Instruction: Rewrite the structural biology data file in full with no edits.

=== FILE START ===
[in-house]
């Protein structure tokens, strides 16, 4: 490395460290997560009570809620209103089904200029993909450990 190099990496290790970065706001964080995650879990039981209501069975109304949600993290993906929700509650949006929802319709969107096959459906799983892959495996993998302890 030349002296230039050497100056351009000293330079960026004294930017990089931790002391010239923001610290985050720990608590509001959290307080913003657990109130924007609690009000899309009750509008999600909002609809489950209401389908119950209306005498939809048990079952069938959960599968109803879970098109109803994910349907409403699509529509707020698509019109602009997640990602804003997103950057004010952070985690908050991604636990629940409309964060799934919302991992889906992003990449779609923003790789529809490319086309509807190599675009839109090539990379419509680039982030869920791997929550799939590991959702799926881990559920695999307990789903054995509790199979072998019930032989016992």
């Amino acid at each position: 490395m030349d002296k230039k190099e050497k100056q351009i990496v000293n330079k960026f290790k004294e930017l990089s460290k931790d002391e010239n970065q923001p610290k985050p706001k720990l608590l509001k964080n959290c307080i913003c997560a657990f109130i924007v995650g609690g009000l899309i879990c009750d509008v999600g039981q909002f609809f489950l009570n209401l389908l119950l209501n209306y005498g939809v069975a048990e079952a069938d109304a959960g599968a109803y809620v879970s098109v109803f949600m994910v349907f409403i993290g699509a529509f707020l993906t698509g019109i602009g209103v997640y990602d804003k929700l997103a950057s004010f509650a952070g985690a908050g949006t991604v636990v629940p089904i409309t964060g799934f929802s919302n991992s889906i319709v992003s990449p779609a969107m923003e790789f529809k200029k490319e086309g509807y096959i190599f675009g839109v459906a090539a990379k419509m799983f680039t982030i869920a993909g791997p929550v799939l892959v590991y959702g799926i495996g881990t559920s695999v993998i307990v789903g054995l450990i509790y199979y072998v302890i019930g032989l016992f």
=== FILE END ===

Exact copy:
[in-house]
């Protein structure tokens, strides 16, 4: 490395460290997560009570809620209103089904200029993909450990 190099990496290790970065706001964080995650879990039981209501069975109304949600993290993906929700509650949006929802319709969107096959459906799983892959495996993998302890 030349002296230039050497100056351009000293330079960026004294930017990089931790002391010239923001610290985050720990608590509001959290307080913003657990109130924007609690009000899309009750509008999600909002609809489950209401389908119950209306005498939809048990079952069938959960599968109803879970098109109803994910349907409403699509529509707020698509019109602009997640990602804003997103950057004010952070985690908050991604636990629940409309964060799934919302991992889906992003990449779609923003790789529809490319086309509807190599675009839109090539990379419509680039982030869920791997929550799939590991959702799926881990559920695999307990789903054995509790199979072998019930032989016992």
């Amino acid at each position: 490395m030349d002296k230039k190099e050497k100056q351009i990496v000293n330079k960026f290790k004294e930017l990089s460290k931790d002391e010239n970065q923001p610290k985050p706001k720990l608590l509001k964080n959290c307080i913003c997560a657990f109130i924007v995650g609690g009000l899309i879990c009750d509008v999600g039981q909002f609809f489950l009570n209401l389908l119950l209501n209306y005498g939809v069975a048990e079952a069938d109304a959960g599968a109803y809620v879970s098109v109803f949600m994910v349907f409403i993290g699509a529509f707020l993906t698509g019109i602009g209103v997640y990602d804003k929700l997103a950057s004010f509650a952070g985690a908050g949006t991604v636990v629940p089904i409309t964060g799934f929802s919302n991992s889906i319709v992003s990449p779609a969107m923003e790789f529809k200029k490319e086309g509807y096959i190599f675009g839109v459906a090539a990379k419509m799983f680039t982030i869920a993909g791997p929550v799939l892959v590991y959702g799926i495996g881990t559920s695999v993998i307990v789903g054995l450990i509790y199979y072998v302890i019930g032989l016992f």